Goodbye Dennis Canon.

What seems to be driving David Booth Beers is his attempt to shore up his lawsuits by building a wall between the Episcopal Church and the rest of the Anglican Communion and illustrate the point that the Episcopal Church is a separate and autonomous denomination and the other provinces of the Anglican Communion are separate denominations – like Lutherans or Presbyterians or Baptists. This means that there is no direct link between Diocesan Bishops and the Archbishop of Canterbury. Now all the Episcopal Bishops go directly through the Presiding Bishop to Canterbury – that’s what she is doing today in Lodi.

Should this not set off alarm bells in Lambeth Palace and with the catholic-minded Rowan Williams that the American Church is pulling up the drawbridges between the dioceses in the United States and the Archbishop of Canterbury? The actions today and before Easter continue to weaken Canterbury as just a bearded figurehead and nothing more.

This is in conflict to what Rowan Williams wrote to John Howe that he is in direct communion with the diocesan bishops and not through the province. Bishop Schori and her lawyer, David Booth Beers, appear to be trying to usurp that authority between the Archbishop of Canterbury and the diocesan bishops by reconfiguring the Presiding Bishop as an Archbishop and thereby superior in rank to the Diocesan Bishops. She then becomes a rival to the Archbishop of Canterbury by cutting off his direct relationship to the Diocesan Bishops – which does not go through the Presiding Bishop since she not only is not an Archbishop – she has no diocese.

Katharine Jefferts Schori’s job is to preside over the House of Bishops – she does not have a diocese as Archbishops do. Her manipulation or incompetence in carrying out her responsibilities of “presiding” was in plain view when she orchestrated the removal of two opponents just before Easter.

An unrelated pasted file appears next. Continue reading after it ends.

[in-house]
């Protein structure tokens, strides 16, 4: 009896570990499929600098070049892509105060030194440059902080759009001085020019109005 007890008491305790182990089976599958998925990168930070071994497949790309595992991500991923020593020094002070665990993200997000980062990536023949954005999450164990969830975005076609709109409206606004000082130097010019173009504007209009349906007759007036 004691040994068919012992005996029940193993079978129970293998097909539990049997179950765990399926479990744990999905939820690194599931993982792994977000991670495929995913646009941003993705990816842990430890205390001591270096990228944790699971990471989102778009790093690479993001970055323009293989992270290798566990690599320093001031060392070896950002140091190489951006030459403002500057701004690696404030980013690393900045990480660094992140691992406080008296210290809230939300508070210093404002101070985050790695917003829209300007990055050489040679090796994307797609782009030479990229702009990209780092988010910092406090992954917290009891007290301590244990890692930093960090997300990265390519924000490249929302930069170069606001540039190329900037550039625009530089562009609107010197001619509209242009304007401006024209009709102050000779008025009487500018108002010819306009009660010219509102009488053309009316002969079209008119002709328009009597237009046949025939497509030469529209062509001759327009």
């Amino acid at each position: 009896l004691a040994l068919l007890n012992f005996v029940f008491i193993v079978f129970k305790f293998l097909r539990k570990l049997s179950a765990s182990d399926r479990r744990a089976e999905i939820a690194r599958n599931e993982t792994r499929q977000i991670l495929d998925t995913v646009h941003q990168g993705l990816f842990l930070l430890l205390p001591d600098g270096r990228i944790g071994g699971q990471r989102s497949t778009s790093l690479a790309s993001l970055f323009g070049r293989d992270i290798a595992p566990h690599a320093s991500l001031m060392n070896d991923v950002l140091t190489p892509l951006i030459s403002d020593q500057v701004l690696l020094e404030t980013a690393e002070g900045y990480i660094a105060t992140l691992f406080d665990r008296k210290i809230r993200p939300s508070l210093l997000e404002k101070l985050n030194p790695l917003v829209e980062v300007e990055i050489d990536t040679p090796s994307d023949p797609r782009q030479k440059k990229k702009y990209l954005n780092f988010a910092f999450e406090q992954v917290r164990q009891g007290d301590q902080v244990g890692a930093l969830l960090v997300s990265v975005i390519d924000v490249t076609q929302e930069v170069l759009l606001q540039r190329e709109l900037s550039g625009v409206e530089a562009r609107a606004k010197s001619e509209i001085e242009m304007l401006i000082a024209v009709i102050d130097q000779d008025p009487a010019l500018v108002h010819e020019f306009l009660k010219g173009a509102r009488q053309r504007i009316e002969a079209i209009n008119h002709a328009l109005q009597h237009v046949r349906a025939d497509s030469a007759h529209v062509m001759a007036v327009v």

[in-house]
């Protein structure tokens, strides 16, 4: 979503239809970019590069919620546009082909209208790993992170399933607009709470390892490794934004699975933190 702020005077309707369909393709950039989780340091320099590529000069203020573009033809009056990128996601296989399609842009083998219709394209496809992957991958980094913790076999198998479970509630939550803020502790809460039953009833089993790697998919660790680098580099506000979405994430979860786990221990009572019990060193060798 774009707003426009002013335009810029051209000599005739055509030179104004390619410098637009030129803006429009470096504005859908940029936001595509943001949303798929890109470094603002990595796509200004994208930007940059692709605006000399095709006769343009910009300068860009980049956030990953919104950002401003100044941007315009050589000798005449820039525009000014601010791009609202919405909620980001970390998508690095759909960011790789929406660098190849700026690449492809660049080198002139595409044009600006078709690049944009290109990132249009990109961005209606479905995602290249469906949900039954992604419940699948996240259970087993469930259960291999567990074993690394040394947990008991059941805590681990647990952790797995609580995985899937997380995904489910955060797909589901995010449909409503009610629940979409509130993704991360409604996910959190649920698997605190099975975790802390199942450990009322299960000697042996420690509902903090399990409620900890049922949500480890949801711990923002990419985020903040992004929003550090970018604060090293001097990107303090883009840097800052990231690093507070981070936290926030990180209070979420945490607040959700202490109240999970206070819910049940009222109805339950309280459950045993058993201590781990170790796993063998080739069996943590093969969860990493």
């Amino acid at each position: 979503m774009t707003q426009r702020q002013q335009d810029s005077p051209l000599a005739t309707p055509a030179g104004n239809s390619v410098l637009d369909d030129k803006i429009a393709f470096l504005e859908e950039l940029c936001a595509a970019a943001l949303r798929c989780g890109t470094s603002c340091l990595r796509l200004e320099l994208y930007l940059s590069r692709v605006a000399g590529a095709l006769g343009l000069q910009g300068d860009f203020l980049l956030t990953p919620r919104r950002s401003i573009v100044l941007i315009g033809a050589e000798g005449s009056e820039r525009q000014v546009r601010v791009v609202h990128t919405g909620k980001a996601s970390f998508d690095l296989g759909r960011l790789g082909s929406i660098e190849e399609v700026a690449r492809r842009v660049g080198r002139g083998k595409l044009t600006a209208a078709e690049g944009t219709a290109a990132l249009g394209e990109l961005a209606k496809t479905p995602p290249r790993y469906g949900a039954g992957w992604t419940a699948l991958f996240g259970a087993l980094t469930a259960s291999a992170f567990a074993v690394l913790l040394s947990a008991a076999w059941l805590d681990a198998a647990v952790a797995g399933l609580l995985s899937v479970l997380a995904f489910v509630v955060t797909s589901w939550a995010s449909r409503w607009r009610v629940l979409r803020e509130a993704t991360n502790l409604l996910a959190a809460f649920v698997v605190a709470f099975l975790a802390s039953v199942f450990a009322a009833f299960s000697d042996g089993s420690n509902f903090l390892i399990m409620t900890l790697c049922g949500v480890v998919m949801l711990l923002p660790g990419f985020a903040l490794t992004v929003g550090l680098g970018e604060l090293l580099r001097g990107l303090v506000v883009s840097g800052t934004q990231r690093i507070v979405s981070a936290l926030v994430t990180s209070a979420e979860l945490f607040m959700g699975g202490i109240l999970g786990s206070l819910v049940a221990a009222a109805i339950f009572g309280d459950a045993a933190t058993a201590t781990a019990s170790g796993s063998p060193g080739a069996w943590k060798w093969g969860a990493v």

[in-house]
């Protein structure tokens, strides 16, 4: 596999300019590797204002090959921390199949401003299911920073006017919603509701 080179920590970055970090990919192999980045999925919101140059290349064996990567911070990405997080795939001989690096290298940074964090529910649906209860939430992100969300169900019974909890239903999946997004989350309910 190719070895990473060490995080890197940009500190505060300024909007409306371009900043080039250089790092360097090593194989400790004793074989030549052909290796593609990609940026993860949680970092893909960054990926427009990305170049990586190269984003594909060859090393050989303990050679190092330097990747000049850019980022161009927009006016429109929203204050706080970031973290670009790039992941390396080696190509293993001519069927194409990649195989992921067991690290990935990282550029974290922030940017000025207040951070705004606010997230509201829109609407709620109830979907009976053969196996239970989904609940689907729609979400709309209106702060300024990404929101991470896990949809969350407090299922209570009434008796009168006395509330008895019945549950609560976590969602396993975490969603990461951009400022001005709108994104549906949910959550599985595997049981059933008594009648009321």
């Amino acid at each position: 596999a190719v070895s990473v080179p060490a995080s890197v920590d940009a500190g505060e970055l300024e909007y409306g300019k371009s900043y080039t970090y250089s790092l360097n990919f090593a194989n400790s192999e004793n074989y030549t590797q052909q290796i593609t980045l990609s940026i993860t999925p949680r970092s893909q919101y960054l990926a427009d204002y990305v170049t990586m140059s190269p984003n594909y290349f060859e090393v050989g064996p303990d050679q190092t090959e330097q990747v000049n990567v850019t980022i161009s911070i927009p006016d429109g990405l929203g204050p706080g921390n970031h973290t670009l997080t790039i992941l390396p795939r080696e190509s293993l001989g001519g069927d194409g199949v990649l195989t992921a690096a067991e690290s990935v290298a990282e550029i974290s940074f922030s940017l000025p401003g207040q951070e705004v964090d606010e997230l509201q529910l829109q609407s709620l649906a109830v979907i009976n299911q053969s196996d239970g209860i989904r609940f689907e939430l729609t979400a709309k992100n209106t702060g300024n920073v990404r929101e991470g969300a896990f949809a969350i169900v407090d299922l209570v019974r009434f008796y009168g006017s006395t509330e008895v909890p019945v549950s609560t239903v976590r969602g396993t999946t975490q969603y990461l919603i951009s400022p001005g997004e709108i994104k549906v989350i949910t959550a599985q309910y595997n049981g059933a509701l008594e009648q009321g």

The deal is – why do the Diocesan Bishops allow her to usurp their authority? And why do the laity continue to follow the bishops that allow her to intervene in their diocesan affairs? That’s what continues to puzzle me.

Of course, those who do resist also face deposition, so perhaps that has something to do with it.

Perhaps the laity is voting their displeasure by withholding financial support to the dioceses and voting with their feet. However, the Presiding Bishop has made it quite clear she doesn’t care. People can leave, she has said – what matters is power, even if that power only comes from her inner circle.

But in America, the power is in the people – that is the principle our form of government is built on, We the People, and many of the same people who formed the United States government, formed the dioceses in the Episcopal Church. That’s certainly true in Virginia. Those principles are what are at risk now and if we can’t find agreement amongst ourselves as Episcopalians or as Anglicans or even as Christians – perhaps we can find agreement that our democratic principles are at risk and we know it because we are Americans.